Fireray 3000 and 5000: The right hand LED on the Controller will flash Green every 10 seconds if the System is working (the Detectors on the F5000 will also flash Green every 10 seconds). If the System is in fault, an Amber LED will flash to indicate the position (or number) of the faulty Beam (the Detectors on the F5000 will flash Amber every 10 seconds if they are faulty, but can also display no LED under certain types of failure mode).


Fireray 50/100Rs: The current version will flash an Amber LED once every 10 seconds to indicate it is working and be on constant or flash every 2 seconds if it is in fault. Note: Very early 50/100Rs had a Green LED fitted in place of the Amber one. These work as follows – No LED, the Beam is working. A solid or flashing every 2 seconds means the Beam is in fault.


Fireray One: A Green LED flashing means the Beam is working, an Amber LED flashing every 3, 5 or 10 seconds indicates a fault.

The beam won’t align. What do I do?

How do I wire to the Fire Panel?

Click here to download the Fireray Wiring Diagrams.

The beam won’t go into Fire or Fault when tested. What do I do?

First check that Fire and Fault is being displayed by the Beam. If this is not happening, check the way you are testing the Beam. If it is, then check the Fire Resistor and the EOL device is correct. If so, check the Fire and Fault Relays are working and trace the cable back to the Fire Panel.

My customer has beam smoke detectors installed on their site, and I don’t know much about them. What should I do?

You can visit and view our user guides and case studies to learn more about beams in certain applications. Or see our Fireray Pocket guide.

How do I test a beam smoke detector?

When testing, ALWAYS test your beam smoke detector at the reflector or transmitter end of the system.

Completely cover the reflector or the transmitter, depending on the model you have – using a non-reflective material – such as a piece of cardboard, or foam. If your beam is aligned correctly, it will go into FAULT condition. 

The beam won’t go into Fire or Fault when tested. What do I do?

First check that Fire and Fault is being displayed by the Beam. If this is not happening, check the way you are testing the Beam. If it is, then check the Fire Resistor and the EOL device is correct. If so, check the Fire and Fault Relays are working and trace the cable back to the Fire Panel.

What could be causing a false alarm?

There are multiple reasons for a Beam of any kind to false alarm and the types of reasons are listed below. The 3 LED version of the F5000 Controller has an Event Log which can be used for fault finding. At present, this is the only FFE with an Event Log.


Dust/Mist: As a rough rule of thumb if your eye can see something, the Beam can too. So, a site which has a lot of dust up in the roof space where the Beams are can trigger false alarms. Similarly, if the site is not sealed for the outside world, mist can form in the roof space and trigger a false alarm. To a Beam, both dust and mist will appear as smoke as they attenuate (reduce) the Beams signal.


Condensation: Any moisture which forms on the lens of the Reflectors of a Beam can cause the Beam’s signal to drop below the Fire Threshold and cause an alarm. Since the moisture can evaporate quickly, this type of False Alarm can be hard to detect. I will usually occur at colder times of the year and hot during the warmer months. FFE make heaters for Detectors and Reflectors, but these may need an extra power supply.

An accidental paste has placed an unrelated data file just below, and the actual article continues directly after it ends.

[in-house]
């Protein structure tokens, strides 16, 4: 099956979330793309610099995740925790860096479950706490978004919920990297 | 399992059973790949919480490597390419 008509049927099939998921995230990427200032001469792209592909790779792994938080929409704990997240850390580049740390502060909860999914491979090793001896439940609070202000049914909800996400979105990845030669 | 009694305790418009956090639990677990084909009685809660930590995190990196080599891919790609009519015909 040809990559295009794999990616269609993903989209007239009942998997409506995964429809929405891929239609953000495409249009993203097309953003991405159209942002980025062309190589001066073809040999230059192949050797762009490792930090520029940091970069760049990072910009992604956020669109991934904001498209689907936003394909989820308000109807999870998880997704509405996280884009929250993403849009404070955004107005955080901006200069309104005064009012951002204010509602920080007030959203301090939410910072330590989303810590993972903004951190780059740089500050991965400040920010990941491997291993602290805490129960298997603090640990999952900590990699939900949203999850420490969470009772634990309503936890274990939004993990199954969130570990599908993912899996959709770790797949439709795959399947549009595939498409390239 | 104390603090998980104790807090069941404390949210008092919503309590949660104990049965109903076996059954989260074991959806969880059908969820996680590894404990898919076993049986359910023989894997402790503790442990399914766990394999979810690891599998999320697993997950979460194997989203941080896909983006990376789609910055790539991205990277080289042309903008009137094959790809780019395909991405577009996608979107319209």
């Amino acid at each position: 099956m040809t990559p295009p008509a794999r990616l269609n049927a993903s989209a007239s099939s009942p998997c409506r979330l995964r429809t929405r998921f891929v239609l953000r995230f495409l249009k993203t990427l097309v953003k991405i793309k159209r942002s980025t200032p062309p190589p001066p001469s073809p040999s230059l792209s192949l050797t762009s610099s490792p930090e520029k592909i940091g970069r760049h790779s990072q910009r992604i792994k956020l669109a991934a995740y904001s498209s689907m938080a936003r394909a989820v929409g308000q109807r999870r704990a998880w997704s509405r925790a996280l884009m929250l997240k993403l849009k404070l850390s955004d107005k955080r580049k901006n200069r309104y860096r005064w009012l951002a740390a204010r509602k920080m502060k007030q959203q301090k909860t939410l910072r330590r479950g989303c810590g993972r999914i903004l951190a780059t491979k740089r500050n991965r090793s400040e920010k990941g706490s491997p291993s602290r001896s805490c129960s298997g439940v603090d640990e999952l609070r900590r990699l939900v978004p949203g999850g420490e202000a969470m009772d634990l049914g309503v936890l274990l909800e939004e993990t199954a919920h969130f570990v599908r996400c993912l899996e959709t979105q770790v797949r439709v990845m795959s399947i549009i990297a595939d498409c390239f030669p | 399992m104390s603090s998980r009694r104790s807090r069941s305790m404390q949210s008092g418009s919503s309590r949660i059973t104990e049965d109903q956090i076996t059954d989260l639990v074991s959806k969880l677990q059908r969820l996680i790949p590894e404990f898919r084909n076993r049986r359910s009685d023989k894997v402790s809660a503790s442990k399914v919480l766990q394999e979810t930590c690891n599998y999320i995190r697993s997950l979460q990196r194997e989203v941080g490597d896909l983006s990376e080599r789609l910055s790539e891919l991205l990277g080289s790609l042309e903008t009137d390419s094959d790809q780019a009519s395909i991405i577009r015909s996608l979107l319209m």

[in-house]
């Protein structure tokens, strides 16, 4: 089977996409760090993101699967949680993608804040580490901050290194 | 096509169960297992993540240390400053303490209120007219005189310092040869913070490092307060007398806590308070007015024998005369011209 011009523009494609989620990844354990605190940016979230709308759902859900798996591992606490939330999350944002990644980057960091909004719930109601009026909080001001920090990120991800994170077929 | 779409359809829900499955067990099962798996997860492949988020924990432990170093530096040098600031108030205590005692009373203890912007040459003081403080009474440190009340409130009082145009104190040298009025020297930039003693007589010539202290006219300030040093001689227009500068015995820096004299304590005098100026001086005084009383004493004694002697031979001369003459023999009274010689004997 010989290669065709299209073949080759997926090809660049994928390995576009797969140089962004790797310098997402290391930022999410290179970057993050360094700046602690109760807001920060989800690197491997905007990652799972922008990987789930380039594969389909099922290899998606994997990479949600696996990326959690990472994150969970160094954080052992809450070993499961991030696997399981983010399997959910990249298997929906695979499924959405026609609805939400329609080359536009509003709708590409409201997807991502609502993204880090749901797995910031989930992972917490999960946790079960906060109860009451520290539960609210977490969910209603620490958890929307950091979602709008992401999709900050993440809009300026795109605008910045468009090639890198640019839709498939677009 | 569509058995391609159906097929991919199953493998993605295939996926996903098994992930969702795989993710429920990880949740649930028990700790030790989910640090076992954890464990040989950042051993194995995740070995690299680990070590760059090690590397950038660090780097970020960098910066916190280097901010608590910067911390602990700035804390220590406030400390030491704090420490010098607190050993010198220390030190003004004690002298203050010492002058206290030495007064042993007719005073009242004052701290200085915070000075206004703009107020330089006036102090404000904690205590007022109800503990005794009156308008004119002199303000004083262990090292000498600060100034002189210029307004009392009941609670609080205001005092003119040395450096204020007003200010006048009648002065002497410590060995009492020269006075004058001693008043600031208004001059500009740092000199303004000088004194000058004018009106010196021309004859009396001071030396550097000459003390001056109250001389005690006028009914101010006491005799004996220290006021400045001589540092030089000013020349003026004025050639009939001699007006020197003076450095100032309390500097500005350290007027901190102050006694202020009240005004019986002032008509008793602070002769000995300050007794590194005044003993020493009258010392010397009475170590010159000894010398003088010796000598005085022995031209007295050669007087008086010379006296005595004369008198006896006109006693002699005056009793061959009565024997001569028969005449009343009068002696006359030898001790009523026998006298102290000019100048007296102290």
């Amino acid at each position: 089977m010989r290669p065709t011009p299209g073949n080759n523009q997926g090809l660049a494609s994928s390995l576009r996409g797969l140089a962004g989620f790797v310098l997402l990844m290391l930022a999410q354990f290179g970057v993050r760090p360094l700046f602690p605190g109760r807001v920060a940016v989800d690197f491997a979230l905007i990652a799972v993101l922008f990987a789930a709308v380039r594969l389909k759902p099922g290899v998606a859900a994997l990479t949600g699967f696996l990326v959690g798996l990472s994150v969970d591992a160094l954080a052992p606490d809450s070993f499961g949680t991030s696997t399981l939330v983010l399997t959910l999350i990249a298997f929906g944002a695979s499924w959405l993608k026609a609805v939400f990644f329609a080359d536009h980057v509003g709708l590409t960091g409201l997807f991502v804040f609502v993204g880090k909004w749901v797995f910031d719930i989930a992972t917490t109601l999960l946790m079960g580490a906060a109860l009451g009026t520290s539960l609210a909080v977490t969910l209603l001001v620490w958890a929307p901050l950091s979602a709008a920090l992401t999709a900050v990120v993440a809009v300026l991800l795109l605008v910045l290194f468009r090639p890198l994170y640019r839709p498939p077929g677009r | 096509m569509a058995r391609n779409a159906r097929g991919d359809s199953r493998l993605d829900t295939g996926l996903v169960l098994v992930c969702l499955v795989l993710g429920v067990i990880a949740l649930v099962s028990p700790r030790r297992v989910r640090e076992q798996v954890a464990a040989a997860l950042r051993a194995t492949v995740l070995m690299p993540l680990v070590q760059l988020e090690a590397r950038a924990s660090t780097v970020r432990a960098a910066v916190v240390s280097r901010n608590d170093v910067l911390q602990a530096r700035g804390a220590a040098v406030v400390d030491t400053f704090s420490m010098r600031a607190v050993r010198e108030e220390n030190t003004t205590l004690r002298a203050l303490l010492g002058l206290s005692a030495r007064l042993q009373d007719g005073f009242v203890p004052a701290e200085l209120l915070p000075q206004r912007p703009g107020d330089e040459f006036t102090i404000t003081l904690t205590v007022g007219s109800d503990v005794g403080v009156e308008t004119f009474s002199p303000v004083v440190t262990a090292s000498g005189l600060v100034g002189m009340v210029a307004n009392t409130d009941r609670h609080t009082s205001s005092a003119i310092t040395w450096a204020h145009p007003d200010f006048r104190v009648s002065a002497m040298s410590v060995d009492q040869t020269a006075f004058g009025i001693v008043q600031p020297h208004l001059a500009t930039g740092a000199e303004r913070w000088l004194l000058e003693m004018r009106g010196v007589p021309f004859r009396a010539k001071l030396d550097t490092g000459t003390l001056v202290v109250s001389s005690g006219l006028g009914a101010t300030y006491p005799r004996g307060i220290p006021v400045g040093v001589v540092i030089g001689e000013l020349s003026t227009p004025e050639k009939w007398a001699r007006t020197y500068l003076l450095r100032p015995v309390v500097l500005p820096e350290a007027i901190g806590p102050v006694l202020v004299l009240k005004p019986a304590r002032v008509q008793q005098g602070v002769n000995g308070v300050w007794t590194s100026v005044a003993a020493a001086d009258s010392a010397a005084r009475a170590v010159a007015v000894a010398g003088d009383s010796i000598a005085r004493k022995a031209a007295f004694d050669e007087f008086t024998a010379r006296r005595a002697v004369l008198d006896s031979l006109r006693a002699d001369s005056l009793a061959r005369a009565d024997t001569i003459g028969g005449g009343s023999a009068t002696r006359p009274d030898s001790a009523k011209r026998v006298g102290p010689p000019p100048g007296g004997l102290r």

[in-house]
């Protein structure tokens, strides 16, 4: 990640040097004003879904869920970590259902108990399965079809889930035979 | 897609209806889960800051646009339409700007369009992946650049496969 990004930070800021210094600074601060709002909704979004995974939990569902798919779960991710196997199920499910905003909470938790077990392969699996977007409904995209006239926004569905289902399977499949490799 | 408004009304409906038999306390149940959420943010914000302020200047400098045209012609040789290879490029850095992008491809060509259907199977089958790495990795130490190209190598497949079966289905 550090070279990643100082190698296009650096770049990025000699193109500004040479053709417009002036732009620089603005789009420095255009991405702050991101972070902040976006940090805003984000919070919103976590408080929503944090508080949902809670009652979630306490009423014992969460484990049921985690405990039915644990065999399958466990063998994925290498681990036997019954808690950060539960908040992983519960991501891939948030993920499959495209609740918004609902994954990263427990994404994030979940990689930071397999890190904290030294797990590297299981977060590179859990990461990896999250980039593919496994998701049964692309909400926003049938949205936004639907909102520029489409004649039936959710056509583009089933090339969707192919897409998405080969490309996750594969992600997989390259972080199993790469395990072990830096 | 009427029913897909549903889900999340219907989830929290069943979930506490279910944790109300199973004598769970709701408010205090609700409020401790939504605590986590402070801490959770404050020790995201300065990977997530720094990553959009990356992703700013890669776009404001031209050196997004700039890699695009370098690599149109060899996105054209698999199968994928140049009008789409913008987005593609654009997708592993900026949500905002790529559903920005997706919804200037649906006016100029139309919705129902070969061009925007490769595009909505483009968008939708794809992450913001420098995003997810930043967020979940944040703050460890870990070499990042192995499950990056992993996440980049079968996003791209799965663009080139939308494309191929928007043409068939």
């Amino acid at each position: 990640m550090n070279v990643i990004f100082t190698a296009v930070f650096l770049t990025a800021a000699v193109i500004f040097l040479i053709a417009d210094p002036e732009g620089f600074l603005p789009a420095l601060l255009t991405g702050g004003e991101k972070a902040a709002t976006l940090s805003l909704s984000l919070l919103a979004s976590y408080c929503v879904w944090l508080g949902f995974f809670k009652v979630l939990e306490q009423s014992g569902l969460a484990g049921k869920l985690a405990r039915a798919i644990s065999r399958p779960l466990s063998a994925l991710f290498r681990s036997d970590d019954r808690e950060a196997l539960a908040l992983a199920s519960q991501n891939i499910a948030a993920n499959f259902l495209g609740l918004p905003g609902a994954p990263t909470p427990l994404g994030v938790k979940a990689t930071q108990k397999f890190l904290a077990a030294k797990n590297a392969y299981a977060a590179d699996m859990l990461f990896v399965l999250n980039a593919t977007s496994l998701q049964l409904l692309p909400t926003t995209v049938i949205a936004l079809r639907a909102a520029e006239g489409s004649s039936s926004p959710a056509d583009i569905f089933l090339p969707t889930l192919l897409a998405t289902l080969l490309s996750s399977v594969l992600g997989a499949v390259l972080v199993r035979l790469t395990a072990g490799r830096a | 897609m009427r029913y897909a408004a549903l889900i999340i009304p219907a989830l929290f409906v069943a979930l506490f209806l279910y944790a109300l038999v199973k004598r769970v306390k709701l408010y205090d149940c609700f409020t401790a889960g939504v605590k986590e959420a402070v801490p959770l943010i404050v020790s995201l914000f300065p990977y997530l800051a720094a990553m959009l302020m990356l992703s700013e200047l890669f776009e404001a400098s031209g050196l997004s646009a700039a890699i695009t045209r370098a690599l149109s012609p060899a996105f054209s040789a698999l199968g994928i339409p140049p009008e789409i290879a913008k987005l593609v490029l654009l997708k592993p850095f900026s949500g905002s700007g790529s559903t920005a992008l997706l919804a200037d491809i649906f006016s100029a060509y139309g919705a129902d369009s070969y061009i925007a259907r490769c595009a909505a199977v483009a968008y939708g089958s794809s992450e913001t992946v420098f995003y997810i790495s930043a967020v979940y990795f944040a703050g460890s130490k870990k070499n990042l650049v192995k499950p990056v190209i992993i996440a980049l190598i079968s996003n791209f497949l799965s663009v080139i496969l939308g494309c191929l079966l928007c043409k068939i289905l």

Building Movement: Ideally, you should always use a solid surface to mount a Beam on. If the surface moves, then it is not suitable for a Beam. If it holds the building up, brickwork, steels in the roof space, it is good to use. Remember – the longer then Beams run, the more important the solid surface becomes. Over 100m, 1 degree of movement at one end is nearly 2m at the opposite end of the building. If you have a brick wall and a plaster board wall, always put the Detector or Transmitter on the Brick wall and the Reflector or Receiver on the plaster board wall. This is because both the Reflector and Receiver can tolerate move movement before it affects the Beam’s signal than the Detector or Transmitter.


Obstructions: Anything that can block the path of a Beam can cause a False Alarm. This can be people, a temporary structure or most commonly, a pallet on the top of a rack. Again, a pallet blocking a Beam can be removed before the Fire Alarm Engineer has seen it and this can lead to confusion about the cause of the alarm.


Sunlight: The older Beam designs are False Alarmed by sunlight shining directly onto either the Detector or Receiver. Sunlight passing through the Beam is not a problem. Thought needs to be given when using Beams in areas with lots of glass as reflected sunlight can also False Alarm older designs. Newer Beams have LCT (Light Cancellation Technology) which will not False Alarm because of the sun.


Poor Manual Alignment: If a Beam is manually aligned, the skill of the Engineer setting the Beam up will have a crucial impact on the long-term performance. A poorly aligned Beam may not go wrong for a few weeks of months, but this combined with a not so solid mounting can end up with the Beam False Alarming. So, with a manually aligned Beam, the Engineer needs to follow the manual and or watch the training video to get the best possible Alignment of the Beam.

How do I reduce false alarms on beam smoke detectors?

  1. Ensure nothing can enter the Beams path, such a box in a warehouse.
  2. That sunlight cannot shine directly onto the Detector/Receiver of older Beams.
  3. Check for condensation on the Beam when it is cold on site.
  4. That both ends of the Beam are on a solid surface which will not move.